1-0 is the most popular scoreline in football, but if you played last year’s FIFA 21 you’d be forgiven for thinking it was 6-5 or 5-4.
With speed king, skill moves overpowered and defending seemingly an afterthought, FIFA 21’s end-to-end goalfests might have been entertaining to some, but apart from the 22 players attempting to kick the ball into a big rectangle at each end of the pitch, the matches often bore only a passing resemblance to the real thing.
With FIFA 22 – the first to be fully developed for the new generation of consoles – EA has brought the game back down to earth. And while off-pitch developments are only minor and the economics of FIFA Ultimate Team (FUT) are still problematic, it’s definitely a step in the right direction.
Goals are overrated
While it often takes a little while to get to grips with the gameplay changes made to any new FIFA game, you’ll probably find it harder than usual to score your first goal on FIFA 22.
The general pace of the game has been noticeably reduced, passes have less zip, defenders are better at standing their ground and intercepting the ball, and goalkeepers are much harder to beat. They’re also less inclined to push the ball back into dangerous areas, instead of redirecting shots past the post, so those irritating rebound tap-ins are far less common.
That’s not to say goals are impossible to come by, it just tends to require a little more patience. With defences better at keeping their shape and making it harder to find space in the final third, good passing and movement are key, but with players reacting better to dextrous use of the left stick, it’s easier to manipulate the ball in tight spaces without having to learn a load of skill moves.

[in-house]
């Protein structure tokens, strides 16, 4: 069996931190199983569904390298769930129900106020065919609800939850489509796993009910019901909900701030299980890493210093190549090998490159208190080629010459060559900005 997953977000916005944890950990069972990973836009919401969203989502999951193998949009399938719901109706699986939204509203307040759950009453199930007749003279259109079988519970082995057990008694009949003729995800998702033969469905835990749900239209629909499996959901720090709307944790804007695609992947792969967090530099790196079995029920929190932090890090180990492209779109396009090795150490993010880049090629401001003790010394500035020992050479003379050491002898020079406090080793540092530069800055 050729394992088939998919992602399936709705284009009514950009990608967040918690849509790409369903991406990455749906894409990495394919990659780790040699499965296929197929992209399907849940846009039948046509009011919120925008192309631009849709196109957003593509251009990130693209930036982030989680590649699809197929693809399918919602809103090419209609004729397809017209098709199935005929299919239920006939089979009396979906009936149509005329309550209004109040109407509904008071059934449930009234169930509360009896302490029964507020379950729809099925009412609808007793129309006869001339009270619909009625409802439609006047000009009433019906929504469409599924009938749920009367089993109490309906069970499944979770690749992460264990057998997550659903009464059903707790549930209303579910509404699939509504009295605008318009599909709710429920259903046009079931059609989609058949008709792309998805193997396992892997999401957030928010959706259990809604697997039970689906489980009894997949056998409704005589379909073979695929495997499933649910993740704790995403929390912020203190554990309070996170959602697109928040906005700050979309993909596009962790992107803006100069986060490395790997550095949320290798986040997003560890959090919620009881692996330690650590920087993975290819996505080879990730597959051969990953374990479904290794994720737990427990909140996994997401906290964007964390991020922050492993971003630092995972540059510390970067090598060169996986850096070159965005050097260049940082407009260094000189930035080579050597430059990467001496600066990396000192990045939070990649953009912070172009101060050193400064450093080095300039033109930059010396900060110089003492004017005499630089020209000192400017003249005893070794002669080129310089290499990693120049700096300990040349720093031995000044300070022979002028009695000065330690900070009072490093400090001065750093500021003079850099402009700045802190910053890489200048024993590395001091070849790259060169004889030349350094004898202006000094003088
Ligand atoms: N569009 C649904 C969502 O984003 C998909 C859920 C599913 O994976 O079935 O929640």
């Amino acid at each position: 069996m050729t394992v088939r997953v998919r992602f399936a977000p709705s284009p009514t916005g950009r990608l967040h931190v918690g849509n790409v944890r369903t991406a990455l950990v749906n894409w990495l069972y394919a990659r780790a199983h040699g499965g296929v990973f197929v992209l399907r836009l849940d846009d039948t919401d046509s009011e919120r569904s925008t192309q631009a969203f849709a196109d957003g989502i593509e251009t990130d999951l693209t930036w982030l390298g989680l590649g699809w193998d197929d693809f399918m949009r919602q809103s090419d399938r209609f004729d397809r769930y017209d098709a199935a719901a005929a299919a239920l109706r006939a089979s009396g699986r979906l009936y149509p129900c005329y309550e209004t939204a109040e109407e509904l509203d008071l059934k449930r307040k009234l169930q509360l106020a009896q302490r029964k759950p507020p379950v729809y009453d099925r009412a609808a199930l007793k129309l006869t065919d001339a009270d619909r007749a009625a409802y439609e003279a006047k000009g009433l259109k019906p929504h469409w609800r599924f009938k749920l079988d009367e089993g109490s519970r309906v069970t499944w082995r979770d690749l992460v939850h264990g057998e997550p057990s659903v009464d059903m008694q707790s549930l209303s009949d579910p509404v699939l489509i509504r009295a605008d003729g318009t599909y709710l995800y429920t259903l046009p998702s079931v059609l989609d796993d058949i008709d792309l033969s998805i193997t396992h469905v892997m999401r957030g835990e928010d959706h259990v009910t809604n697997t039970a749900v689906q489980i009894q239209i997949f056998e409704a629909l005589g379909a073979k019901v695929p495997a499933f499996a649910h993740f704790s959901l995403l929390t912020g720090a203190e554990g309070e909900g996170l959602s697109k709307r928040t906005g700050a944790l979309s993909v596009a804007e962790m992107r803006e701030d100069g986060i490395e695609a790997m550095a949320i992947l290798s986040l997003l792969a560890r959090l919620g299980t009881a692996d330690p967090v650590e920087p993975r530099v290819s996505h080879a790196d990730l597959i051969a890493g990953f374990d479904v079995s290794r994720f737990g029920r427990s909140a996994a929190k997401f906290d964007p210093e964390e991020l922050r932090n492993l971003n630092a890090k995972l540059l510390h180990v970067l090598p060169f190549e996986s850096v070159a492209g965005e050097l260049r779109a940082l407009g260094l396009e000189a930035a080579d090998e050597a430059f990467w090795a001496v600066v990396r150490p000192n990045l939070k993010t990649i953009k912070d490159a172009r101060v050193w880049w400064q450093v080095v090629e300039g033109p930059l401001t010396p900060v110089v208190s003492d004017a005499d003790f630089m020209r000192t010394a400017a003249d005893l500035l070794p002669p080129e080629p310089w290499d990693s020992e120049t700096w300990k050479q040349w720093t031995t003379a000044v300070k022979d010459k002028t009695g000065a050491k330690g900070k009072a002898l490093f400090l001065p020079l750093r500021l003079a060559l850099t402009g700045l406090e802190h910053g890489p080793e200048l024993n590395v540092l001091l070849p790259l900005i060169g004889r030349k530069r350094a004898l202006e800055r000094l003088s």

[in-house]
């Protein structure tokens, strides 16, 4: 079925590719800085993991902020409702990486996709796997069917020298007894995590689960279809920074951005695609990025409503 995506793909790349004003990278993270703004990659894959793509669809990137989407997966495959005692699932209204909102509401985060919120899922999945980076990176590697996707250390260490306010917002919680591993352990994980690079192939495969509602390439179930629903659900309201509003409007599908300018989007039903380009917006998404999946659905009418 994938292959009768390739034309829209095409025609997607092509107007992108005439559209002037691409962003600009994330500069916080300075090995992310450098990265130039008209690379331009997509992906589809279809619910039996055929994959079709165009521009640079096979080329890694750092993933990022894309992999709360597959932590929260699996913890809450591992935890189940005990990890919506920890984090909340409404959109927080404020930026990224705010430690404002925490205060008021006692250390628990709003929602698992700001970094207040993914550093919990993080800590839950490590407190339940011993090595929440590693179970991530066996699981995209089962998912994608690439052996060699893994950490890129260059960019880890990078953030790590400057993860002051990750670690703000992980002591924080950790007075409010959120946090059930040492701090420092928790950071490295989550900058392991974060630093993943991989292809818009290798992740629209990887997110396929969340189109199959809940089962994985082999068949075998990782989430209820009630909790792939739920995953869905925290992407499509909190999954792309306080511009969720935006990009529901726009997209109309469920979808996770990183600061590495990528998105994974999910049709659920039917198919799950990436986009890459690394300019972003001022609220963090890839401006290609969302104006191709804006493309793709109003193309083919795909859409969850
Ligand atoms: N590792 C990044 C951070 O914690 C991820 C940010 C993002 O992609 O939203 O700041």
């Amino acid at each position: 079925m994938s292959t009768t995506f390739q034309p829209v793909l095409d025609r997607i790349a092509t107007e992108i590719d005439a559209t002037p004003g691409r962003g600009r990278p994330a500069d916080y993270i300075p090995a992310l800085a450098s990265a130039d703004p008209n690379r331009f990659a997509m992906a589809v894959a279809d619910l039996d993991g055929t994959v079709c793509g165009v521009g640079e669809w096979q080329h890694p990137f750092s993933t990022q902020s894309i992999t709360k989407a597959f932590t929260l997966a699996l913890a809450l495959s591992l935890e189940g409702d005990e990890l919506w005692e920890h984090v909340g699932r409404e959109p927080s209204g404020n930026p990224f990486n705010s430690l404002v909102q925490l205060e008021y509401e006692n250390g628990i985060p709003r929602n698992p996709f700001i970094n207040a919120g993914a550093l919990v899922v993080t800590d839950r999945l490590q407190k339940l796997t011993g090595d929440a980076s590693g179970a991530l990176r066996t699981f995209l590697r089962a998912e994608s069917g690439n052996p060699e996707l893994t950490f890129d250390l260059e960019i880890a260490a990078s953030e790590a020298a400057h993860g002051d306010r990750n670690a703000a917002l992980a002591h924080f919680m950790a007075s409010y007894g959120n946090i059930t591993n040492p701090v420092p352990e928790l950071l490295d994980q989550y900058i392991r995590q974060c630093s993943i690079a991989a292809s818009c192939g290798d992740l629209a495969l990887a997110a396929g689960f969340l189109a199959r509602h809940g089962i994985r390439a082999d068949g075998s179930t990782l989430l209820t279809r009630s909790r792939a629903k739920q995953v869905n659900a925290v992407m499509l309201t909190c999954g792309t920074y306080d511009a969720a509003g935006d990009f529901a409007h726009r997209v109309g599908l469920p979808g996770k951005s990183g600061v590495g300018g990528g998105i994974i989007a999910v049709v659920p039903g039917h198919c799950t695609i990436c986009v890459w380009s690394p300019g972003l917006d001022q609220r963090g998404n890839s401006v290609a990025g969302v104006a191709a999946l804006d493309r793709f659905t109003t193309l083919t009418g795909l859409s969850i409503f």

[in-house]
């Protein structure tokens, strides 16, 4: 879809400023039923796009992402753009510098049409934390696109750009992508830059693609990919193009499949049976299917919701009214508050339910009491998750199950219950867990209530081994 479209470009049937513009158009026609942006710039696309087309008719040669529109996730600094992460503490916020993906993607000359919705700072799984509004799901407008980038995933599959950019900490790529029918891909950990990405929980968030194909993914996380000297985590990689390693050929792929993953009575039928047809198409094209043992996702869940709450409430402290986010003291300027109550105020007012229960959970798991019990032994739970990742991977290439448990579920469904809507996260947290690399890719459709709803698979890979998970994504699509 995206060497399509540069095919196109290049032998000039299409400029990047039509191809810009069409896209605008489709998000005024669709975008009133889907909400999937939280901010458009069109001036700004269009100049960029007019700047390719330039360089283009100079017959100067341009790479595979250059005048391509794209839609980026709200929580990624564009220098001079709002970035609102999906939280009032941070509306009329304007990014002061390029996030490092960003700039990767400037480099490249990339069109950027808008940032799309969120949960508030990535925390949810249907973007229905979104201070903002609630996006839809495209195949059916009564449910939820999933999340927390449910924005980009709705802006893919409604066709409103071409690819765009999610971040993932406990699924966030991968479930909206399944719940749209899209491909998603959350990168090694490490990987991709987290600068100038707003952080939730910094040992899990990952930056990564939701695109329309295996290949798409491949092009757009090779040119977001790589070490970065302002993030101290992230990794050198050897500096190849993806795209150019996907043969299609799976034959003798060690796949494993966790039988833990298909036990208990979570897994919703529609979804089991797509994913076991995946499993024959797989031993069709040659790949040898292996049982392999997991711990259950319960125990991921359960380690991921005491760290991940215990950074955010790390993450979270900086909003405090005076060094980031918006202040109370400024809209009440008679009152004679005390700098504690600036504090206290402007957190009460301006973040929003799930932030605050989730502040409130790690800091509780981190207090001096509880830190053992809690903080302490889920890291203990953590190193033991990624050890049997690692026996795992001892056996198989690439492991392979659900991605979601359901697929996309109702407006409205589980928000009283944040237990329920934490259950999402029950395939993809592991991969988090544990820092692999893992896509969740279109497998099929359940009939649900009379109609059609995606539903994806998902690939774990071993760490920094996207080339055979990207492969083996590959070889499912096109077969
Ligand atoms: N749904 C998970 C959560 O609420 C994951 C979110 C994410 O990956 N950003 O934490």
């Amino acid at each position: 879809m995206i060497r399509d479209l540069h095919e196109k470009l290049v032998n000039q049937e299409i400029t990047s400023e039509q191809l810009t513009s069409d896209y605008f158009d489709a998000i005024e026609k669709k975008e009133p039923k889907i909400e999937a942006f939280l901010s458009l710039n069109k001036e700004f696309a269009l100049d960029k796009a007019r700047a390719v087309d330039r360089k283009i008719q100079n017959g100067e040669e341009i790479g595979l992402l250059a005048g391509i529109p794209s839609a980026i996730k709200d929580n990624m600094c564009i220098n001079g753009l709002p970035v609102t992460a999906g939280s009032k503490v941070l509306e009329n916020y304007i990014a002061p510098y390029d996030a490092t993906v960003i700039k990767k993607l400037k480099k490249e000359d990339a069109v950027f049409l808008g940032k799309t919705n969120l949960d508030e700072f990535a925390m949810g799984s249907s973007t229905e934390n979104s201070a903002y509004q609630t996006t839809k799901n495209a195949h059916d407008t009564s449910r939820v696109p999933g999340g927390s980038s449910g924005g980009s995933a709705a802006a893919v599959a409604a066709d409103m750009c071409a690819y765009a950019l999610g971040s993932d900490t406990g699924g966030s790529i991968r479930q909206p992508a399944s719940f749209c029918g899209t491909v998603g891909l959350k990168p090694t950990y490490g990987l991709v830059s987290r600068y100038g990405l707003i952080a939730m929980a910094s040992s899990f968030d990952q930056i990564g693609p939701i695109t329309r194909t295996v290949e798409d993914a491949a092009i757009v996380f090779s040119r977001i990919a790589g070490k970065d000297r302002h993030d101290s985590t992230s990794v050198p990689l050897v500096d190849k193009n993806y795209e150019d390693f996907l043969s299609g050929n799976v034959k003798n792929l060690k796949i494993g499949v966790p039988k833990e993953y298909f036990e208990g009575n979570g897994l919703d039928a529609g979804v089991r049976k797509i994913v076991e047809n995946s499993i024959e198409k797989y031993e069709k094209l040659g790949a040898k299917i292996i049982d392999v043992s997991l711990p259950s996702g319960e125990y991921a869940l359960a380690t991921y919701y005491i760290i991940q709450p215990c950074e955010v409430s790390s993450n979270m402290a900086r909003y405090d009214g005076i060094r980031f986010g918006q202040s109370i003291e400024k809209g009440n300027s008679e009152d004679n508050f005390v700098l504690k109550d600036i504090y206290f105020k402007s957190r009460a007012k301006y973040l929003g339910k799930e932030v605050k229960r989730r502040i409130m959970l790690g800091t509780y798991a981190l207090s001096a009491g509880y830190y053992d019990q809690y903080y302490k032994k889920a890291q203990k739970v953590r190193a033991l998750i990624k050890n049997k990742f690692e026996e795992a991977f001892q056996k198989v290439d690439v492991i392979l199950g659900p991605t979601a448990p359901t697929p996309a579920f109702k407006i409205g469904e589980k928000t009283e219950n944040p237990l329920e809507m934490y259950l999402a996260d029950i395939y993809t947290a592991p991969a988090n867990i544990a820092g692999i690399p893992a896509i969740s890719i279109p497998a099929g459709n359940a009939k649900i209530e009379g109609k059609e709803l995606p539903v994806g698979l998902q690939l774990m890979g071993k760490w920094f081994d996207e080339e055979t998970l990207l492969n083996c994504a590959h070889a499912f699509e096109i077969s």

You’ve now got a much better chance of outwitting opponents by second-guessing them and making subtle movements to open up space. Pace certainly still has its place, but it feels like it now needs to be used in conjunction with well-timed flicks of the right stick in order to knock the ball away from your opponent first.
There are still some routes to goal that feel a little overpowered. Finesse shots from outside the box go in a little too often, although it’s not easy to work enough space to get one off without it being blocked, and driven through balls straight down the middle of the pitch can sometimes find their way to a pacey forward just that little bit too easily. These are the kind of things that EA often tones down with an update if it deems them to be an issue, though, so that may well change in time.
Join the club
It’s rare that EA makes sweeping changes to any of FIFA’s game modes and FIFA 22 is no different.
The biggest new addition is probably to Career mode, which now lets you create your own club and insert it into one of the many playable leagues. It’s a nice way of allowing supporters of non-league clubs to join in, and there are plenty of choices when it comes to designing your team’s kits, but other customisation options are a bit limited. It also fills your squad with a bunch of made-up players, which ruins the illusion somewhat. Just being able to edit the names would make a real difference for those that could be bothered to do so.